Wednesday, July 01, 2015

Millennium Challenge 2002...the last unscripted wargame the Pentagon allowed.

via Wikipedia.
Red, commanded by retired Marine Corps Lieutenant General Paul K. Van Riper, adopted an asymmetric strategy, in particular, using old methods to evade Blue's sophisticated electronic surveillance network. Van Riper used motorcycle messengers to transmit orders to front-line troops and World-War-II-style light signals to launch airplanes without radio communications.
Red received an ultimatum from Blue, essentially a surrender document, demanding a response within 24 hours. Thus warned of Blue's approach, Red used a fleet of small boats to determine the position of Blue's fleet by the second day of the exercise. In a preemptive strike, Red launched a massive salvo of cruise missiles that overwhelmed the Blue forces' electronic sensors and destroyed sixteen warships. This included one aircraft carrier, ten cruisers and five of six amphibious ships. An equivalent success in a real conflict would have resulted in the deaths of over 20,000 service personnel. Soon after the cruise missile offensive, another significant portion of Blue's navy was "sunk" by an armada of small Red boats, which carried out both conventional and suicide attacks that capitalized on Blue's inability to detect them as well as expected.[1]
At this point, the exercise was suspended, Blue's ships were "re-floated", and the rules of engagement were changed;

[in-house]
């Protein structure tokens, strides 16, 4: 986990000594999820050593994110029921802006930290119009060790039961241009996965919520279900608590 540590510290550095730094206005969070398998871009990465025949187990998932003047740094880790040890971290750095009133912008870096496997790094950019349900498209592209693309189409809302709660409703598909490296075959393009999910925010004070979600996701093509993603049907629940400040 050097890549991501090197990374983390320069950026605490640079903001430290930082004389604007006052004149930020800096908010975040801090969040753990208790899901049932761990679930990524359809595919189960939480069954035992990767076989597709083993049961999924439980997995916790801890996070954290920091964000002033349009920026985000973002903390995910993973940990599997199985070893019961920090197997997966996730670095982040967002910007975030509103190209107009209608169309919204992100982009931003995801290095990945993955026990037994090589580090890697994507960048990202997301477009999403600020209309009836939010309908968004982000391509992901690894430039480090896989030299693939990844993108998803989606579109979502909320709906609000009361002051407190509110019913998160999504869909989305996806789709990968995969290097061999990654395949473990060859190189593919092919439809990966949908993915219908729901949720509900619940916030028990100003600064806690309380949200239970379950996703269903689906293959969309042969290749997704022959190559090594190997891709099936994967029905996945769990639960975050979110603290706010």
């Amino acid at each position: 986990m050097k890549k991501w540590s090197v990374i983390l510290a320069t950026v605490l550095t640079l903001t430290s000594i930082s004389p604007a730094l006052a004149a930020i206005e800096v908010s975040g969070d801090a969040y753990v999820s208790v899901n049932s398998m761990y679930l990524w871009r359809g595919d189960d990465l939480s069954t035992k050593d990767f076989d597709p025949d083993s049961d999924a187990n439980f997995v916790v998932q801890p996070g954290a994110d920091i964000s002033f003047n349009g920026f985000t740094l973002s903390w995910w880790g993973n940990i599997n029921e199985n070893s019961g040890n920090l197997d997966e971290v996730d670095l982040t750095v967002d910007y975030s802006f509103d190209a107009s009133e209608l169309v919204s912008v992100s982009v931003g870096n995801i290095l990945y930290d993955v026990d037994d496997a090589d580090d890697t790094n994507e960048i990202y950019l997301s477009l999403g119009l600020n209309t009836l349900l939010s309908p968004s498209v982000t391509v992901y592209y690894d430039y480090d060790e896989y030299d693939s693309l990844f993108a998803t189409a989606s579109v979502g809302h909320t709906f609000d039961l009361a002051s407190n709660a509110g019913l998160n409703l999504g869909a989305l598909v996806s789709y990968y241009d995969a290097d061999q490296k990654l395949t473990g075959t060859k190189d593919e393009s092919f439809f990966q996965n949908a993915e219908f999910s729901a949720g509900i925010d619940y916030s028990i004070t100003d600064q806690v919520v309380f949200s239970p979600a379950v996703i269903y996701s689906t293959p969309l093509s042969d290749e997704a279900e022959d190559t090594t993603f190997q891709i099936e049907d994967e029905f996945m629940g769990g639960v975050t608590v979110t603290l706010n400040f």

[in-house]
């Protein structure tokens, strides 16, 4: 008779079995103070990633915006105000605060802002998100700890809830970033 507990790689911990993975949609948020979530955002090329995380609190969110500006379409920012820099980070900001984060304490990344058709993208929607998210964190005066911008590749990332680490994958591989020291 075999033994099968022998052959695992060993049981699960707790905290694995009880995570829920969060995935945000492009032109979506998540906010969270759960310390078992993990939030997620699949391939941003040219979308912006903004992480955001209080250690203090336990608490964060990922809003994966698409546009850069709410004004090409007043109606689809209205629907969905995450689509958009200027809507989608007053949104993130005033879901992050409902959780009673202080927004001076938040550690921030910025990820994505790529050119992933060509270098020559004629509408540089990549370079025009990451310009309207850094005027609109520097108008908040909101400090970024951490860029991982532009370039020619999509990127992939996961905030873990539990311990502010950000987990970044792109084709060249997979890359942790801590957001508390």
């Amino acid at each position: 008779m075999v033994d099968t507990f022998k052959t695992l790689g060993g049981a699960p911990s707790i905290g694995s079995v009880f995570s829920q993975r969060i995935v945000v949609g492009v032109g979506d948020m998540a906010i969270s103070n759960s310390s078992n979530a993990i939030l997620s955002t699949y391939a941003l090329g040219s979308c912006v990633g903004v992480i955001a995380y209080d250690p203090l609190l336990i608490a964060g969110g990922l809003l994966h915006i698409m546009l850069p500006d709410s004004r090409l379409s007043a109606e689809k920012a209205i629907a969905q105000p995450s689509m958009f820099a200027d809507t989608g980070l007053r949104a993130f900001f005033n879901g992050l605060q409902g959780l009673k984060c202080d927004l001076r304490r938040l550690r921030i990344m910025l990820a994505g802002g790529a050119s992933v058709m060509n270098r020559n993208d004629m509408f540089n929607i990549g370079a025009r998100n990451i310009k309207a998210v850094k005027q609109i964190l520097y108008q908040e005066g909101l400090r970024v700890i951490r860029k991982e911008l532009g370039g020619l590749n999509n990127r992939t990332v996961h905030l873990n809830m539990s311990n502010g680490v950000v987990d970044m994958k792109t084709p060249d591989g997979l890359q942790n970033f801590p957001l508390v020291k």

this was later justified by GeneralPeter Pace as follows: "You kill me in the first day and I sit there for the next 13 days doing nothing, or you put me back to life and you get 13 more days' worth of experiment out of me. Which is a better way to do it?"[2] After the reset, both sides were ordered to follow predetermined plans of action.
Millennium Challenge 2002 was the last unscripted wargame the Pentagon allowed.  The reason?  A Marine Corps legend, General Van Ripper, took a pet project of the SecDef and totally eviscerated the concept (sorta like ISIS is doing today).

Why do I bring this up?

Simple.  F-35 advocates are using the scripted exercises "validating" the planes performance as an indication of how well it will do in combat.

I say bullshit.

But its worse than that.  Company Landing Teams?  Validated by fraudulent, scripted exercises.   Regionally Aligned Army Brigades?  Ditto.  LCS?  Much the same.

The list goes on.  If you're testing to a desired outcome then its not a test, its a coronation of a pet project.  Our military and our nation deserves better.

Confidence is not high.

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